So in my last few posts I’ve been focusing on upslips. They are one form of misalignment for the SI joints that can have a huge impact on your overall movement patterns, and can also be the hardest for a patient to self-correct.
I’ve been pulling together ideas because I really want to help get this info out there, and I’m also hoping that any practitioners looking to learn more about upslips will stumble across my blog!
So in this post today, I wanted to bring your attention to a really informative article I discovered while doing my own research. It’s from Erik Dalton, who is a well-known manual therapist who’s published articles on the SI joint. (I am not affiliated with him, I just think this is cool!).
So check out his article on Iliosacral Upslips (iliosacral is another term for sacroiliac). He describes why he thinks people get upslips, and how he treats them. He asserts that upslips are usually the result of a long-term deformation of the ligaments and other soft tissue, and not necessarily the result of one injury.
What I liked about his approach is that he really focuses on all the factors that could contribute to an upslip
Going through his article, you can see how he addresses multiple factors, out of everything I mentioned in my post on how to correct an upslip.
For his treatment method, he makes a point of first treating the soft tissue (muscle and fascia) with manual therapy to break up any adhesions, and help stop the quadratus lumborum muscle from pulling. He then adds in some deep breathing exercises, to also help reset the muscle spasms on a neurological level as well.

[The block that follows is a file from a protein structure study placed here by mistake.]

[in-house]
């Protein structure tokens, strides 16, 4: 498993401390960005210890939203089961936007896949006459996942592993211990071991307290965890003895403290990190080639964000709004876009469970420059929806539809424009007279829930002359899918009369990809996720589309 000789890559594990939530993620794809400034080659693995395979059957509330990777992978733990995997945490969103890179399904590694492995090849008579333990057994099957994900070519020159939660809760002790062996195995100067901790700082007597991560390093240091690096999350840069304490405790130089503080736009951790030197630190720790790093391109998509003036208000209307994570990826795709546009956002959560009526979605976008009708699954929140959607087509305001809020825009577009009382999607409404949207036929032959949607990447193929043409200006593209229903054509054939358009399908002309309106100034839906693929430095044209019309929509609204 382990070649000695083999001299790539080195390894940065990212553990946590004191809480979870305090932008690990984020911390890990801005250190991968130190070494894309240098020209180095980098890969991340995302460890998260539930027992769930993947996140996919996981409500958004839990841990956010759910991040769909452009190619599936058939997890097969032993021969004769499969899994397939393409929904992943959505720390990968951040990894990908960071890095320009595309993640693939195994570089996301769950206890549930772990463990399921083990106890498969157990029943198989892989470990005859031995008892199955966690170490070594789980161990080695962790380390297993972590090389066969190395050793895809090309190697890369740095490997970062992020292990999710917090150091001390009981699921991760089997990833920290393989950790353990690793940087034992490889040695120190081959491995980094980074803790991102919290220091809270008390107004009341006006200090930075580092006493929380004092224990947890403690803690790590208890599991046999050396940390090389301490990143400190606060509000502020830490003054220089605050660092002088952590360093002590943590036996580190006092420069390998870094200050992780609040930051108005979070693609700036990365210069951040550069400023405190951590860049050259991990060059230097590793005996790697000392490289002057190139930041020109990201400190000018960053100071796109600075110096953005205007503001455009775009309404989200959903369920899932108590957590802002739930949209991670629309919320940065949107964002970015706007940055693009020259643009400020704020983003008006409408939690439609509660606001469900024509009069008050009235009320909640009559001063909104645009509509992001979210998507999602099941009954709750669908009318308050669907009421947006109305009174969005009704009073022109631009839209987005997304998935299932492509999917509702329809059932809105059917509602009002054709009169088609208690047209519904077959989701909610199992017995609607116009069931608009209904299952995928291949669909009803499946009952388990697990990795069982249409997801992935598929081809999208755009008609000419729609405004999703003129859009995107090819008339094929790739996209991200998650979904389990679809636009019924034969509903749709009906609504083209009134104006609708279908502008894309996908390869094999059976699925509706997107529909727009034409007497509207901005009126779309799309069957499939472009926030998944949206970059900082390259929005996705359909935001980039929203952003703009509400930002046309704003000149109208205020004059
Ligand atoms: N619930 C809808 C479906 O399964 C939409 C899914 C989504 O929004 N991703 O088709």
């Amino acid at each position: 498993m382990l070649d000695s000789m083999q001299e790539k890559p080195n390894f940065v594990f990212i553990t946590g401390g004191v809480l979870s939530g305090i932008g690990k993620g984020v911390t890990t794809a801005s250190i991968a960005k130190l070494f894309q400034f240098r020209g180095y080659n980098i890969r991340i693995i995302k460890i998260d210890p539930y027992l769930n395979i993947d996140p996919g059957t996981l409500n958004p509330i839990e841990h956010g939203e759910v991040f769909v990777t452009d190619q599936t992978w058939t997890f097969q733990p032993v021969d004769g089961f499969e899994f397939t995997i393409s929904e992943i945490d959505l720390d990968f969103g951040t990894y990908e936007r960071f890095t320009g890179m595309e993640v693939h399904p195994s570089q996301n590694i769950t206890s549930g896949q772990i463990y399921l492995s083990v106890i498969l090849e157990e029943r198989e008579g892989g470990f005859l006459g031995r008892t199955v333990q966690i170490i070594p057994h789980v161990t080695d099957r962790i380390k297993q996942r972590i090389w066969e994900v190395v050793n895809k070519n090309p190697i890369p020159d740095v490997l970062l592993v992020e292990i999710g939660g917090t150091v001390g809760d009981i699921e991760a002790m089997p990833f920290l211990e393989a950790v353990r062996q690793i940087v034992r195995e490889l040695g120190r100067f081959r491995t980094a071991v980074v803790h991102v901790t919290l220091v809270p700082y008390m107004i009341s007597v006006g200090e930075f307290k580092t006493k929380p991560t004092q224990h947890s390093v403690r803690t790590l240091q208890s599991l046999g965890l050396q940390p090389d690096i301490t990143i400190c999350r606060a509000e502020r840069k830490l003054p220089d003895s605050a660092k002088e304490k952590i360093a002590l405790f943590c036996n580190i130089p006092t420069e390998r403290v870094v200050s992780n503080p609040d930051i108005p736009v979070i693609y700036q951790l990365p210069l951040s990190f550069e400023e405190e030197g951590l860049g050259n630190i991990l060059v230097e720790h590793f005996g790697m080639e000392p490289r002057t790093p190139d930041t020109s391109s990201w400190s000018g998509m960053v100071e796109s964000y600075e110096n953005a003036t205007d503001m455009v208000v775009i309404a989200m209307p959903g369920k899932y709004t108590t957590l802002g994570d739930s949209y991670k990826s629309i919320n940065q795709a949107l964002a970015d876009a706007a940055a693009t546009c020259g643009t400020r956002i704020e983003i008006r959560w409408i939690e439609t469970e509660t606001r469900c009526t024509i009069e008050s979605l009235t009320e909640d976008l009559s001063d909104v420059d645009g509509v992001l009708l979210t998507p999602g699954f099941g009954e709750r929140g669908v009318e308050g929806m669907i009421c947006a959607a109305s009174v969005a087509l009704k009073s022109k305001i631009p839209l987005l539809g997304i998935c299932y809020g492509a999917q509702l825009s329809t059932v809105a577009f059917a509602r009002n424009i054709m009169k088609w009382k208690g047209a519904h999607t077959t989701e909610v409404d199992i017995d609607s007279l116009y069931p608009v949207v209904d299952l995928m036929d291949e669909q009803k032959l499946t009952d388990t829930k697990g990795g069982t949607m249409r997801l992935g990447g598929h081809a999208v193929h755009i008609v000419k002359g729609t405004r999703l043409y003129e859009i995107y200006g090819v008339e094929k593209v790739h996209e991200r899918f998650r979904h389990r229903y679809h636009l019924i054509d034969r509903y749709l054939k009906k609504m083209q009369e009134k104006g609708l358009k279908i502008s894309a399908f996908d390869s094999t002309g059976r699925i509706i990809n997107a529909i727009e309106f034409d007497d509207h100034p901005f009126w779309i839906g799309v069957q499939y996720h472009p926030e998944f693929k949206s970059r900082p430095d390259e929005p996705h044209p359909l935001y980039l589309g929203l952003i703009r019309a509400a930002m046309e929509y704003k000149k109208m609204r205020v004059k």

After that, he performs an adjustment which is a combination of tractioning (the “leg” pull), but also uses a contraction of the quadratus lumborum to help reset things as well.
As I’ve seen with the Muscle Energy Technique, sometimes there are ways to “hack” your nervous system into helping you get your joints back into place. This is because your body has certain neurological reflexes, when it comes to muscular contraction, and sometimes you can really get a muscle to contract or relax at just the right time, if you figure out how to use these reflexes to your advantage.
Again, I am not affiliated with Erik Dalton and have not used this method myself, but I thought it was really interesting how he incorporates so many different potential factors into his treatment.
My goal in these upslip posts has been to be super comprehensive, and help to collect ideas that can help you make more informed decisions as a patient.
Check out my previous upslip posts:
- What is an upslip?
- How to correct an upslip
- Levels of pathology: how some forms of misalignment are more serious than others
- The function of a muscle spasm: how overall strengthening has helped reduce my QL spasms
Knowledge is power– I hope this was helpful!